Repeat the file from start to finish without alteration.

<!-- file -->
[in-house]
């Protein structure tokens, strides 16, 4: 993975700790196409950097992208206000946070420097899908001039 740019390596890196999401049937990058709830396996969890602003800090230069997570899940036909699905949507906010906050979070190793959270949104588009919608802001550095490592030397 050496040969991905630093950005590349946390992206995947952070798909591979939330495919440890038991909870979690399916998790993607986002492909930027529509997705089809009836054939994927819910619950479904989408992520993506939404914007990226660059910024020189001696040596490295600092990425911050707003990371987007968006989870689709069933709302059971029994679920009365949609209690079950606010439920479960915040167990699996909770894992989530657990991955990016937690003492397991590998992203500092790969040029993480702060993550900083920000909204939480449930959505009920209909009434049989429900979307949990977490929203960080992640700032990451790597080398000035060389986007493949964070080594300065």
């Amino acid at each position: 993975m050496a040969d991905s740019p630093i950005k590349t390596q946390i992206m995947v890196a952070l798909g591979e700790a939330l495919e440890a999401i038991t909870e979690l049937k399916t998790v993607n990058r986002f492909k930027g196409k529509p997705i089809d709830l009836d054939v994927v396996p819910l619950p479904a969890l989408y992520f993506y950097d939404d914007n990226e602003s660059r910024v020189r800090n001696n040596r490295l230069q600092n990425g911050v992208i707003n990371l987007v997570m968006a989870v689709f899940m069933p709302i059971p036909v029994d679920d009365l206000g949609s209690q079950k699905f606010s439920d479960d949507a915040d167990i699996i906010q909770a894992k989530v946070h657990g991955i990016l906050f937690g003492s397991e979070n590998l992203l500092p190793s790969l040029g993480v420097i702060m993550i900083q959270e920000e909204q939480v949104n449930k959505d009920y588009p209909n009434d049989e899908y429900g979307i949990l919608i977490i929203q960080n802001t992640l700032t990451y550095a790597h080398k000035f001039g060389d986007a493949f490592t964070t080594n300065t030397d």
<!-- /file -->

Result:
[in-house]
């Protein structure tokens, strides 16, 4: 993975700790196409950097992208206000946070420097899908001039 740019390596890196999401049937990058709830396996969890602003800090230069997570899940036909699905949507906010906050979070190793959270949104588009919608802001550095490592030397 050496040969991905630093950005590349946390992206995947952070798909591979939330495919440890038991909870979690399916998790993607986002492909930027529509997705089809009836054939994927819910619950479904989408992520993506939404914007990226660059910024020189001696040596490295600092990425911050707003990371987007968006989870689709069933709302059971029994679920009365949609209690079950606010439920479960915040167990699996909770894992989530657990991955990016937690003492397991590998992203500092790969040029993480702060993550900083920000909204939480449930959505009920209909009434049989429900979307949990977490929203960080992640700032990451790597080398000035060389986007493949964070080594300065």
């Amino acid at each position: 993975m050496a040969d991905s740019p630093i950005k590349t390596q946390i992206m995947v890196a952070l798909g591979e700790a939330l495919e440890a999401i038991t909870e979690l049937k399916t998790v993607n990058r986002f492909k930027g196409k529509p997705i089809d709830l009836d054939v994927v396996p819910l619950p479904a969890l989408y992520f993506y950097d939404d914007n990226e602003s660059r910024v020189r800090n001696n040596r490295l230069q600092n990425g911050v992208i707003n990371l987007v997570m968006a989870v689709f899940m069933p709302i059971p036909v029994d679920d009365l206000g949609s209690q079950k699905f606010s439920d479960d949507a915040d167990i699996i906010q909770a894992k989530v946070h657990g991955i990016l906050f937690g003492s397991e979070n590998l992203l500092p190793s790969l040029g993480v420097i702060m993550i900083q959270e920000e909204q939480v949104n449930k959505d009920y588009p209909n009434d049989e899908y429900g979307i949990l919608i977490i929203q960080n802001t992640l700032t990451y550095a790597h080398k000035f001039g060389d986007a493949f490592t964070t080594n300065t030397d």